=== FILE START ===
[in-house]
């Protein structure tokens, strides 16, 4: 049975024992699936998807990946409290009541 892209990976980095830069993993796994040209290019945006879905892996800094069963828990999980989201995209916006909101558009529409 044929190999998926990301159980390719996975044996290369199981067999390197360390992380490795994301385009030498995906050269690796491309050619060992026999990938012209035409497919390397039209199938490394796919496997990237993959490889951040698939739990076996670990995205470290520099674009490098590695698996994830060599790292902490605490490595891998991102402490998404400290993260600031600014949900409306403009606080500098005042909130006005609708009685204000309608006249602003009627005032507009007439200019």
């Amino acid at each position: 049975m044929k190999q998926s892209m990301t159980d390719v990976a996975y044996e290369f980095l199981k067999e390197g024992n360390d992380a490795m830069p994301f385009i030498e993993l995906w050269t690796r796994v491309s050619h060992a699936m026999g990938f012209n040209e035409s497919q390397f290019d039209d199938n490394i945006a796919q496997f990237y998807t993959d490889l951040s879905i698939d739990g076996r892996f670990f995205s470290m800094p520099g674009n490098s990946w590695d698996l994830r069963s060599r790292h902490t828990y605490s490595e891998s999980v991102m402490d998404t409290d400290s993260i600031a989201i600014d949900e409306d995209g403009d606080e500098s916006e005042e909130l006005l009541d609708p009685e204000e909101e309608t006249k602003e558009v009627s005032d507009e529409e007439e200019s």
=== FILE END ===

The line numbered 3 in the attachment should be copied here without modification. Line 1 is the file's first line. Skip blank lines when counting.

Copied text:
């Amino acid at each position: 049975m044929k190999q998926s892209m990301t159980d390719v990976a996975y044996e290369f980095l199981k067999e390197g024992n360390d992380a490795m830069p994301f385009i030498e993993l995906w050269t690796r796994v491309s050619h060992a699936m026999g990938f012209n040209e035409s497919q390397f290019d039209d199938n490394i945006a796919q496997f990237y998807t993959d490889l951040s879905i698939d739990g076996r892996f670990f995205s470290m800094p520099g674009n490098s990946w590695d698996l994830r069963s060599r790292h902490t828990y605490s490595e891998s999980v991102m402490d998404t409290d400290s993260i600031a989201i600014d949900e409306d995209g403009d606080e500098s916006e005042e909130l006005l009541d609708p009685e204000e909101e309608t006249k602003e558009v009627s005032d507009e529409e007439e200019s």